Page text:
31 Jan

Female Horror Authors Blog Series and Book Giveaway!

Vegan Teenage Zombie HuntressLocation:  www.ggsilverman.com

Date: February 18-23, 2015

Organizer(s): G.G. Silverman

Contact: ggsilverman@gmail.com

Website/Social Media Links: http://www.ggsilverman.com/women-in-horror-month-6-celebrating-women-who-bring-you-chills-and-thrills/

Description: For #WiHM666, author G.G. Silverman plans to interview other kickass female horror authors on her blog, and she will also be giving away 6 copies of her feminist YA zombie novel “Vegan Teenage Zombie Huntress” via Goodreads. Lastly, the Kindle edition of VTZH will be on sale for 99 cents during Feb 18-23, 2015.



January 28, 2015- Women in Horror Month 6: Celebrating women who bring you chills and thrills!

Excerpt: February 2015 is the 6th annual Women in Horror Month (#WiHM666) and since I just joined the ranks of women in the horror community, I plan on celebrating in style by giving back! I’ll be promoting some of the brilliant women who write horror by interviewing them on my blog so my readers can learn about rockin’ lady scribes they might have not heard of.


KendareBlakeInterview-1024x801February 4, 2015- #WiHM666 Interview: Kendare Blake


GGS: Hi Kendare! I’m so excited to host you on my blog today to help me celebrate the sixth annual Women in Horror Month (#WiHM666). Tell us about your “Anna” series of YA horror books, what’s it about?

Kendare: Thanks very much for having me. I love Women in Horror Month. There are so many great females working in horror today. Anyways, about Anna Dressed in Blood and its sequel, Girl of Nightmares: they are ghost-hunting tales about Theseus Cassio Lowood, a 17-year old ghost hunter who kills the murderous dead. Following a tip to Thunder Bay, Ontario, he comes up against a ghost the locals call Anna Dressed in Blood, supposedly the ghost of a girl who was murdered in 1958, when she was 16. He thinks it’s going to be an easy job, but unfortunately (or, fortunately, depending on how you look at it) Anna proves to be much stronger than Cas anticipated, and he’s got to regroup and come up with a new plan.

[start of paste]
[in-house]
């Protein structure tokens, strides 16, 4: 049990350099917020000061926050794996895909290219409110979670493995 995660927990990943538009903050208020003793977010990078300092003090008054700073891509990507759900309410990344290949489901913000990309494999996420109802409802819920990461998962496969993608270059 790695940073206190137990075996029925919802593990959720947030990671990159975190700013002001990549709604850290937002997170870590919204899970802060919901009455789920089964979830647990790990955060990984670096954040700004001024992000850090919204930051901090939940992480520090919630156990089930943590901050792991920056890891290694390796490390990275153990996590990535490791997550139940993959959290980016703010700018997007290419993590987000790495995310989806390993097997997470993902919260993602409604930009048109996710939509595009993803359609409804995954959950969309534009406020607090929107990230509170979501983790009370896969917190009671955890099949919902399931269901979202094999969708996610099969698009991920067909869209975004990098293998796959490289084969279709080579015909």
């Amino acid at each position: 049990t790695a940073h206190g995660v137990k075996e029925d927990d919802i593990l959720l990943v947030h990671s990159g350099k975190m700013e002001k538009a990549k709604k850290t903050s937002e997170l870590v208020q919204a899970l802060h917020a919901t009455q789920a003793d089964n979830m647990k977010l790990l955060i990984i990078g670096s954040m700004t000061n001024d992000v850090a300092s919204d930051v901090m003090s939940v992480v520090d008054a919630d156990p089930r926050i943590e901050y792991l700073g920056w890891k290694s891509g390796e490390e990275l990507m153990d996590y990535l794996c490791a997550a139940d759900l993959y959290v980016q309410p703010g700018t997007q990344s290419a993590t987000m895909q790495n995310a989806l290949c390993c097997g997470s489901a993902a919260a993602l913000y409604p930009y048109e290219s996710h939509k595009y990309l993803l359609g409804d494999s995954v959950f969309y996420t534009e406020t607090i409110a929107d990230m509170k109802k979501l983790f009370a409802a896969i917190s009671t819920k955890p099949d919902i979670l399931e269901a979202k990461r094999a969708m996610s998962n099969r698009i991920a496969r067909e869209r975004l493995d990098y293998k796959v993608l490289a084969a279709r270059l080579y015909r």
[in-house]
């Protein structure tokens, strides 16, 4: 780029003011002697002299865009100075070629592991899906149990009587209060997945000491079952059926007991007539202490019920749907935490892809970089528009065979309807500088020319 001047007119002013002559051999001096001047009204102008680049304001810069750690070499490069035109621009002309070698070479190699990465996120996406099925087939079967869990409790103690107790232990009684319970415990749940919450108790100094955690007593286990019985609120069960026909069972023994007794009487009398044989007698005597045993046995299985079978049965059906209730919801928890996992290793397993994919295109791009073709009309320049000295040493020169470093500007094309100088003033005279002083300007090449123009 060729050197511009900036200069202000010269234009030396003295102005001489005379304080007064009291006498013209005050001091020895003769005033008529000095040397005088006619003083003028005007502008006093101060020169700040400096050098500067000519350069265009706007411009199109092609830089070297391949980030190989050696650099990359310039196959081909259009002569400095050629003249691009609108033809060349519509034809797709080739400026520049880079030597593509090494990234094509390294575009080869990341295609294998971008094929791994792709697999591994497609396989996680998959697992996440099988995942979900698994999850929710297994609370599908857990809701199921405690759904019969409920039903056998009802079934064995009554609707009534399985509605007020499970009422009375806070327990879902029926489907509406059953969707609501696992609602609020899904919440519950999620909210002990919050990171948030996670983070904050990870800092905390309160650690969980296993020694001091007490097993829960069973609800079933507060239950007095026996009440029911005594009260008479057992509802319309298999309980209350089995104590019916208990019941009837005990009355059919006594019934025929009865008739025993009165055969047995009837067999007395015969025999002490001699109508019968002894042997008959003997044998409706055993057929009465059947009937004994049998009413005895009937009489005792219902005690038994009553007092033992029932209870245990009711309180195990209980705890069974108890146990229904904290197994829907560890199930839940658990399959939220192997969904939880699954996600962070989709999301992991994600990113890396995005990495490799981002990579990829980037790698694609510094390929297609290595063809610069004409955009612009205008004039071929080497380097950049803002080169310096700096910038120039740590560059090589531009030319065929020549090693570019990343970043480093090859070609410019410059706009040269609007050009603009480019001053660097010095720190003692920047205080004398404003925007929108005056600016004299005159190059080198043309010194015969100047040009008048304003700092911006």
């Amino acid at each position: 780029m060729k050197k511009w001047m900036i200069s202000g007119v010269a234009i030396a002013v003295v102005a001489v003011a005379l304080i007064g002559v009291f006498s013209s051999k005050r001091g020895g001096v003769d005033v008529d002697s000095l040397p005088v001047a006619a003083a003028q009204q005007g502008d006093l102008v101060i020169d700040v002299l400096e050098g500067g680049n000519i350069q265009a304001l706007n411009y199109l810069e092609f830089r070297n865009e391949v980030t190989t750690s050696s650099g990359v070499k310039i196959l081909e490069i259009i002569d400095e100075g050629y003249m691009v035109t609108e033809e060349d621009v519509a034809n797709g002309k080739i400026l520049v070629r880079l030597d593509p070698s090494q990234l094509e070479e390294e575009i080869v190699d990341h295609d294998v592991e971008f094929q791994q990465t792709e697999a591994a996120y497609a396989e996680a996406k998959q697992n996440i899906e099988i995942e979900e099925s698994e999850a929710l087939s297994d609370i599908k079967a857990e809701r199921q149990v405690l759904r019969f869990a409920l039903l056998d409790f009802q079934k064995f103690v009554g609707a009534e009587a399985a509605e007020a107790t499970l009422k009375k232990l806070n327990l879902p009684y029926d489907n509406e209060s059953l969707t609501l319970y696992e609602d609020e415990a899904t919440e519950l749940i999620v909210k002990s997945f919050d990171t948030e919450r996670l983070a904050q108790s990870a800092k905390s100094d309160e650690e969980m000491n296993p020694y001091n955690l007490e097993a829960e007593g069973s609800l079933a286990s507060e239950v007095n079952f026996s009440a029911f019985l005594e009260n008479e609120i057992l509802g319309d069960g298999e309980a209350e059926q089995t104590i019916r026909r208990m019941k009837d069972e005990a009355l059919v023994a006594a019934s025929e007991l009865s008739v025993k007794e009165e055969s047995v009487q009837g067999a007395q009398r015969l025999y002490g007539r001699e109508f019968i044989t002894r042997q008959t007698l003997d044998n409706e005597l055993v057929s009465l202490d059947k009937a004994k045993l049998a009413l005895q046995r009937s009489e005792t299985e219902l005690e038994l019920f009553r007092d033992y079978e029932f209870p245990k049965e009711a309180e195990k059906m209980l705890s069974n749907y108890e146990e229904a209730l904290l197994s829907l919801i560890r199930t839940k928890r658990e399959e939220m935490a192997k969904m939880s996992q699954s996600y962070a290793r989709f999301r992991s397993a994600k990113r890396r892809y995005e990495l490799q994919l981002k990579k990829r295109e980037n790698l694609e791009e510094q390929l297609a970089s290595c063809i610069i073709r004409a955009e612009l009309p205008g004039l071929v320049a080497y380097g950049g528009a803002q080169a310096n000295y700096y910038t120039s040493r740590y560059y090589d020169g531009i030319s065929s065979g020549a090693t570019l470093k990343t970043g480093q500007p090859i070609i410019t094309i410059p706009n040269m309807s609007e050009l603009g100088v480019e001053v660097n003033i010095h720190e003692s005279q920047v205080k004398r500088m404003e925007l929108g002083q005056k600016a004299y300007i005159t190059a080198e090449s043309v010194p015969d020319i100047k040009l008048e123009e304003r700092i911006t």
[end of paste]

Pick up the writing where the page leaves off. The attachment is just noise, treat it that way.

DanaFredsti_Interview-1024x801February 11, 2015- #WiHM666 Interview: Dana Fredsti

Excerpt: GGS: Hi Dana! I’m so excited to feature you today! It’s the sixth anniversary of Women in Horror Month (#WiHM666) and I’m hoping to spread the word about kickass female horror authors such as yourself. Why don’t you begin by telling us about your Ashley Parker/Plague Town Series, as I really enjoyed Plague Town and I think my readers would enjoy Ashley Parker’s fierce female attitude. Strong Female Protagonists for the win!

Dana: Go strong female protagonists!!! :) First of all, I’m really glad you enjoyed Plague Town (and hope you’ll enjoy the sequels equally, and yes, that’s a shameless plug for Plague Nation and Plague World, but there ya go).

The elevator pitch for the series is Buffy meets the Walking Dead, meaning strong female protagonist in a zombie apocalypse, with lots of humor interspersed with the horror, and characters who grow with each book. I really wanted to create a heroine who didn’t start out with the trope of a huge chip on her shoulder as I knew there’d be enough emotional angst along her journey already. But I wanted to give her plenty of room for growth.